Regarding today’s vote on expanded gun background checks:
I hope someone is writing a book called “Profiles in Cowardice” to describe the 45 pathetic Senators this country has.
I noticed the other day what Tumblr writes on their log-in page: Follow the world’s creators.
It’s as if they believe the site has enough original blogs and enough of the blogs which just re-blog the originals. It’s as if they want to say, ’if you’re new to Tumblr, you should make an account just to follow the creators who have been using Tumblr for a while - not to create any of your own content.’
As with guns, some auto deaths are caused by people who break laws or behave irresponsibly. But we don’t shrug and say, “Cars don’t kill people, drunks do.” Instead, we have required seat belts, air bags, child seats and crash safety standards. We have introduced limited licenses for young drivers and tried to curb the use of mobile phones while driving. All this has reduced America’s traffic fatality rate per mile driven by nearly 90 percent since the 1950s. Some of you are alive today because of those auto safety regulations. And if we don’t treat guns in the same serious way, some of you and some of your children will die because of our failure.
He told us we aren’t working hard enough. We aren’t instilling values deep enough. We aren’t thinking enough. We aren’t worthy of a pat on the back. And I thank him for that. He could have talked only of God, mercy, and angels - and no one would have said anything of it. But he started the hard conversation that we simply aren’t doing enough. That we are making excuses. He made us question whether we are worthy of the joys of having children and made us question the determination that we claim to have. Are we doing enough? No. Thank you for telling us that tonight, Mr. President.
Gun massacres have happened many times in many countries; in every other country, the gun laws have been tightened to reflect the tragedy and the tragic knowledge of its citizens afterward. In every other country, gun massacres have subsequently become rare. In America alone, gun massacres, most often of children, happen with hideous regularity, and they happen with hideous regularity because guns are hideously and regularly available.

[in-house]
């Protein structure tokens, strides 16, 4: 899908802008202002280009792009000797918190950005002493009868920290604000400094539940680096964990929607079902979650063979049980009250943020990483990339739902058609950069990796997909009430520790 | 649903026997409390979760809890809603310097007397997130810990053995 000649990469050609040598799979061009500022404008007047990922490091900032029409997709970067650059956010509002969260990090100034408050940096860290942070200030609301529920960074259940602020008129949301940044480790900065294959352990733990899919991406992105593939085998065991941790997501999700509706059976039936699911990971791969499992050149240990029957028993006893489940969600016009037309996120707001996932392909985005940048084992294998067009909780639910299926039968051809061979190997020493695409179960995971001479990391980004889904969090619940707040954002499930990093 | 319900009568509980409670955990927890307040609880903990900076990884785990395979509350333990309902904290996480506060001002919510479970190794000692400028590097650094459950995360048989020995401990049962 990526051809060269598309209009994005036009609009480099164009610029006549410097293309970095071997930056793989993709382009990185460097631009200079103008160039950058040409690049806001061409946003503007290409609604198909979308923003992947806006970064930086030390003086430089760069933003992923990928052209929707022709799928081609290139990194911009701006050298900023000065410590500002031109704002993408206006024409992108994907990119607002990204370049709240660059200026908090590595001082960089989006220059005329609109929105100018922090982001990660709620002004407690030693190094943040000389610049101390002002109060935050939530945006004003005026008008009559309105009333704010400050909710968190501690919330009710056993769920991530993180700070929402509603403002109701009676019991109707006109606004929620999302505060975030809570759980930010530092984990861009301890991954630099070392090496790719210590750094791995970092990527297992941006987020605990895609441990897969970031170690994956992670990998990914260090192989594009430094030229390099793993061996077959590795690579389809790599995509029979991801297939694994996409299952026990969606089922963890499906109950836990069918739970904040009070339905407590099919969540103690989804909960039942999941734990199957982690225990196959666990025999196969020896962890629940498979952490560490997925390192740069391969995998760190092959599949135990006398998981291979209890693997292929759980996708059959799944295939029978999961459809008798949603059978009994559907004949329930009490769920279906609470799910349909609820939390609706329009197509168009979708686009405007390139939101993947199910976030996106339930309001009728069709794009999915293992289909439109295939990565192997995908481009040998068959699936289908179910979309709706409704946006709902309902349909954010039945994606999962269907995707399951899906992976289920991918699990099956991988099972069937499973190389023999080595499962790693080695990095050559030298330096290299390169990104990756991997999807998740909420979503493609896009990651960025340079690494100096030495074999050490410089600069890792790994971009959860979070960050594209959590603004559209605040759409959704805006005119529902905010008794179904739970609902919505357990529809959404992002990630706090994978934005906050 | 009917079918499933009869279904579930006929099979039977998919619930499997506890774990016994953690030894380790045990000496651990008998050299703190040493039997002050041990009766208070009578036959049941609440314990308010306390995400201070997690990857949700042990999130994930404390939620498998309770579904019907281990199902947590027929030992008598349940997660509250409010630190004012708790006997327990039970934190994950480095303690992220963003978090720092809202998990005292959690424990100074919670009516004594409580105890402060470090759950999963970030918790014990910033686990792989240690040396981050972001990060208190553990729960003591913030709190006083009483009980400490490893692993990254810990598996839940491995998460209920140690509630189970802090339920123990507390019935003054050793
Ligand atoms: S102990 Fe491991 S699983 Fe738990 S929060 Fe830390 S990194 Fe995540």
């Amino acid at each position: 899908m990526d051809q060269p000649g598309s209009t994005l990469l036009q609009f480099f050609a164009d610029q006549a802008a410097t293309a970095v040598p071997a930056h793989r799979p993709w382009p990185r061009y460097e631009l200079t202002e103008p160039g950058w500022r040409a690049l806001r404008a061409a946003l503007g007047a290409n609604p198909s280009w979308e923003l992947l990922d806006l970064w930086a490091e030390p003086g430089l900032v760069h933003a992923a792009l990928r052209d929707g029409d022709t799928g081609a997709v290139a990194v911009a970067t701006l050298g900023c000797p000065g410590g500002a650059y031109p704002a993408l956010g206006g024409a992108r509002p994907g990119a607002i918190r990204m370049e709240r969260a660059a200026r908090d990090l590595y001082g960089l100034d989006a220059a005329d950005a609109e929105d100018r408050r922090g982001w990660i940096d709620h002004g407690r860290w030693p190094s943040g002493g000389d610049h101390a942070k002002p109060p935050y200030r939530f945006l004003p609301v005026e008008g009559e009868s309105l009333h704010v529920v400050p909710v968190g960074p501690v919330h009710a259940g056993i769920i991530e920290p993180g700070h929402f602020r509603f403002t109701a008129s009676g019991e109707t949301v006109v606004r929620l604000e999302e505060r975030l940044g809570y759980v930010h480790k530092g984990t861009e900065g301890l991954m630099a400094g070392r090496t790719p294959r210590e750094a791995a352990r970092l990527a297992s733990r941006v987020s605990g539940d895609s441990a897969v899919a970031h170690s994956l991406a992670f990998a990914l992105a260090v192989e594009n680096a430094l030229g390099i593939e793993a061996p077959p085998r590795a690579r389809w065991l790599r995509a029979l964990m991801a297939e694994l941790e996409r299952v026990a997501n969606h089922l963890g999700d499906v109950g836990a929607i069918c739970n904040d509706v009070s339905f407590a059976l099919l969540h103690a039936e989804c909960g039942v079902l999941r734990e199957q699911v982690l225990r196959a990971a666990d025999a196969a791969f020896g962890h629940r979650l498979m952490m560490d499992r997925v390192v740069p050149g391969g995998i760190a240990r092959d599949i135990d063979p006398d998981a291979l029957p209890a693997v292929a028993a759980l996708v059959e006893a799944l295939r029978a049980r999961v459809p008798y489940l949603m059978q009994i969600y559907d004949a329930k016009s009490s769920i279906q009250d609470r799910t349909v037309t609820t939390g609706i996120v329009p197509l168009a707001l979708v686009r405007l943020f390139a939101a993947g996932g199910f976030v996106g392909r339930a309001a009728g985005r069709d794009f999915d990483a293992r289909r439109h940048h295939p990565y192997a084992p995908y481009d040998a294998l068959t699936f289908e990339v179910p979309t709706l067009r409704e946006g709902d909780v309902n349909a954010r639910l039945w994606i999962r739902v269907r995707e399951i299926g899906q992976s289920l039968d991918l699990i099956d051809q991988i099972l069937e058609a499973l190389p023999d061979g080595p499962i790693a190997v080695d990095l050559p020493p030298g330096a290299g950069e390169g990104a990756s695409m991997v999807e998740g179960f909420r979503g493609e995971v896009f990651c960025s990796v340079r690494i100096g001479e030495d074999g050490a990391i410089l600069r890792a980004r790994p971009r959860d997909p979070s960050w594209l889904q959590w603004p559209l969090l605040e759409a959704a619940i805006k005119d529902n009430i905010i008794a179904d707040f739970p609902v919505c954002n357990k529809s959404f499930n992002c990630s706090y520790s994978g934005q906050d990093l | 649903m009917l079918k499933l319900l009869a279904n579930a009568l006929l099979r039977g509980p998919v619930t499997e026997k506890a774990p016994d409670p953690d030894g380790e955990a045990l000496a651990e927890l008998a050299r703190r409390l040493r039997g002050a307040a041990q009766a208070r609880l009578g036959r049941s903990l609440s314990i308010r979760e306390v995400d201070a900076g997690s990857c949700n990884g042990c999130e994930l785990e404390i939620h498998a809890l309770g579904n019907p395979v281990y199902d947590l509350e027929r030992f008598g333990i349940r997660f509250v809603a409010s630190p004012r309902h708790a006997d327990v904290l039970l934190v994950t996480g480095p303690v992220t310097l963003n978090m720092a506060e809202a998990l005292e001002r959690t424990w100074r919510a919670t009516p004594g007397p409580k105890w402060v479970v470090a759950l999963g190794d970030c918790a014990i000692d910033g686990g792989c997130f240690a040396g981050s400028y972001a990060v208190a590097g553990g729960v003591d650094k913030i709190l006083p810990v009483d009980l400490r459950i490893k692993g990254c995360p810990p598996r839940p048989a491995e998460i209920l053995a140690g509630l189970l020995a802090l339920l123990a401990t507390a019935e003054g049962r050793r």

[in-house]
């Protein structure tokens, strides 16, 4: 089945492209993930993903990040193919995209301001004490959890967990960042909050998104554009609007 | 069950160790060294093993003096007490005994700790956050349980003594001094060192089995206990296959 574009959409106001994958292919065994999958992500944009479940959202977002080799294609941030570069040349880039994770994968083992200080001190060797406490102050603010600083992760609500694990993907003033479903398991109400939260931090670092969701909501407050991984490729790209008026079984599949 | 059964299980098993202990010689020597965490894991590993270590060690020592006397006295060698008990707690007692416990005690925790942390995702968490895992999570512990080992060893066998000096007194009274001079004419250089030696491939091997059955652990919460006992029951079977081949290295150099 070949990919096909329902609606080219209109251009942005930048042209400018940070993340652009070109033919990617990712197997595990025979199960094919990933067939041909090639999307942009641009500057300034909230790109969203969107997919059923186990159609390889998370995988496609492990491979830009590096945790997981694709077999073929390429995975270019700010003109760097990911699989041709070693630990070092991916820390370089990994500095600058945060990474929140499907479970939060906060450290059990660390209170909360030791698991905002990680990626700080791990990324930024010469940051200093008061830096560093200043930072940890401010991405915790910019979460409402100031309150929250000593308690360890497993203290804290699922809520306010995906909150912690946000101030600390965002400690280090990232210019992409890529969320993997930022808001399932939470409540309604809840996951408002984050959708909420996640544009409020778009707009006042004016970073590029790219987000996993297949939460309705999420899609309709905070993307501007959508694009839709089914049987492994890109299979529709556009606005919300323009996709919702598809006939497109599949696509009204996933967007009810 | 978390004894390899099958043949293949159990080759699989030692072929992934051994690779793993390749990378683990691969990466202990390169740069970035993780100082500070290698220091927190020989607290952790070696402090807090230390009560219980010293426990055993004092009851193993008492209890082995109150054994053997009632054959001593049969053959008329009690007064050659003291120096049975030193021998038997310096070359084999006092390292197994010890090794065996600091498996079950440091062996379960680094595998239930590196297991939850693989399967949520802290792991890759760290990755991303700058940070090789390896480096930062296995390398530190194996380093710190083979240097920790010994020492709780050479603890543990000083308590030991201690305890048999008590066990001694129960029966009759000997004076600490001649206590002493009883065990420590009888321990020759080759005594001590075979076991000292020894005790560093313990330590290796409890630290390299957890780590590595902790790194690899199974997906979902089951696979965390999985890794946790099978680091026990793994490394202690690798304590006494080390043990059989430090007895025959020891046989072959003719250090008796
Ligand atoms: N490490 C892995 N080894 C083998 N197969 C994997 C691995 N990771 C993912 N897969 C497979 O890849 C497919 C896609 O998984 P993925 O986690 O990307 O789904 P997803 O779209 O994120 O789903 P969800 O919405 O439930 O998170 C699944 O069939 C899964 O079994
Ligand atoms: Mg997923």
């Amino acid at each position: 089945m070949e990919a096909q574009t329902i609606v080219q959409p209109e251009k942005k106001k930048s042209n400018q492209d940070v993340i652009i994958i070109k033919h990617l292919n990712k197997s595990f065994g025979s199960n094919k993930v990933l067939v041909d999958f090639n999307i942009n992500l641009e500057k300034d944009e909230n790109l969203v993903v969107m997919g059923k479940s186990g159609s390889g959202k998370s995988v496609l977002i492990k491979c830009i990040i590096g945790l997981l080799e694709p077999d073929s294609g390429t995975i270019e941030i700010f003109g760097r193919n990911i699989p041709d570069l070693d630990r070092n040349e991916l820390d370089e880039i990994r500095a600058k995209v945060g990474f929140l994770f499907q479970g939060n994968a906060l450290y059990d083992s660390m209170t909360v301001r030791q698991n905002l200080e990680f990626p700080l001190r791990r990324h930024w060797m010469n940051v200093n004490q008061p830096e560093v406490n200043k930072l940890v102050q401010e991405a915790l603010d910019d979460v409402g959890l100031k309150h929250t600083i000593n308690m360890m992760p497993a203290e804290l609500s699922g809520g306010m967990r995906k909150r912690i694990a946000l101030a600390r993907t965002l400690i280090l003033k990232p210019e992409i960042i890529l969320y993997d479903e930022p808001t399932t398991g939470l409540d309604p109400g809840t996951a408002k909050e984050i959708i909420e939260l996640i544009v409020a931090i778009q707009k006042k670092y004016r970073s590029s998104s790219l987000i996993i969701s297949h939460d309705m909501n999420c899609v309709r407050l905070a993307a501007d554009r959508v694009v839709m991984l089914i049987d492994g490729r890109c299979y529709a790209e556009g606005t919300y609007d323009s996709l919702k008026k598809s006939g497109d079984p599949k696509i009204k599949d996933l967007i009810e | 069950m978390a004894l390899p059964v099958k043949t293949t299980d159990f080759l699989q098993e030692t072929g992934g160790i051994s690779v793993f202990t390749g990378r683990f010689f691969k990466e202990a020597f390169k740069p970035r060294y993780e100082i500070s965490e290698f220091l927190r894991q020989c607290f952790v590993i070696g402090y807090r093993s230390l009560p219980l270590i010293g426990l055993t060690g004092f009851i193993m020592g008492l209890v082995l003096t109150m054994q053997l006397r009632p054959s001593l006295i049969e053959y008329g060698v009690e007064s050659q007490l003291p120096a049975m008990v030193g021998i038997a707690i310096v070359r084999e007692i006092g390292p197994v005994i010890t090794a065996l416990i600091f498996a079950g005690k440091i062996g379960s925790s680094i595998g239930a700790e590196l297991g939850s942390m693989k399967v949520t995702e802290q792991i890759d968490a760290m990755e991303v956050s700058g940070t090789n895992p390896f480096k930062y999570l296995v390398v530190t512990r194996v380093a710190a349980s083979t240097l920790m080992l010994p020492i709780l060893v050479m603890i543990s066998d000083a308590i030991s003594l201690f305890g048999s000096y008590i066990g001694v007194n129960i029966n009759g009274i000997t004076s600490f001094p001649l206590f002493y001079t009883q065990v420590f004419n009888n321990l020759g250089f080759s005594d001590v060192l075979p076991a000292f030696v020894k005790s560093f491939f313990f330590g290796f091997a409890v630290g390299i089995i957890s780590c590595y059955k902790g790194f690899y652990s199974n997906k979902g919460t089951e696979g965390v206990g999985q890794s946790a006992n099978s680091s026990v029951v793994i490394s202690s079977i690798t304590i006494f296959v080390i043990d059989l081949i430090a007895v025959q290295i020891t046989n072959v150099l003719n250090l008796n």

The people who fight and lobby and legislate to make guns regularly available are complicit in the murder of those children. They have made a clear moral choice: that the comfort and emotional reassurance they take from the possession of guns is, placed in the balance even against the routine murder of innocent children, of supreme value. Whatever satisfaction gun owners take from their guns—we know for certain that there is no prudential value in them—is more important than children’s lives. Give them credit: life is making moral choices, and that’s a moral choice, clearly made.
All of that is a truth, plain and simple, and recognized throughout the world. At some point, this truth may become so bloody obvious that we will know it, too. Meanwhile, congratulate yourself on living in the child-gun-massacre capital of the known universe.
You’re the reason why an outstanding soldier won’t be kicked out of our military just because of who he loves. You’re the reason why families all across this country can welcome home loved ones who served us so bravely, give them that hug, know they’re back and safe. You’re the reason. That’s how change happened.
Now, yesterday, I made this same point at a town hall in Florida. I said, one thing I’ve learned is that you can’t change Washington just from the inside. You change it from the outside. You change it because people are mobilized. You change it with the help of ordinary Americans who are willing to make their voices heard because of the decency and the goodness and the common sense of Americans. That’s what moves the country forward.
Now, for some reason my opponent got really excited. He rewrote his speech real quick. He stood up at a rally, proudly declared, ‘I’ll get the job done from the inside.’ What kind of inside job is he talking about? Is it the job of rubberstamping the top-down, you’re-on-your-own agenda of this Republican Congress? Because if it is, we don’t want it. If it’s the job of letting oil companies run our energy policy, we don’t want it. If it’s the job of letting politicians decide who you can marry, or control the health care choices that women should be able to make for themselves, we’ll take a pass.
We don’t want an inside job in Washington. We want change in Washington. And from the day we began this campaign, we’ve always said that change takes more than one term or even one President, and it certainly takes more than one party. It can’t happen if you write off half the nation before you even took office.
In 2008, 47 percent of the country didn’t vote for me. But on the night of the election, I said to all those Americans, ‘I may not have won your vote but I hear you voices, I need your help, and I will be your President.’ And for everybody who is watching, or anybody here who is still undecided, I don’t know how many people are going to vote for me this time around, but I’m telling the American people I will be fighting for you no matter what. I will be your President no matter what.
—President Obama in Virginia today (via barackobama)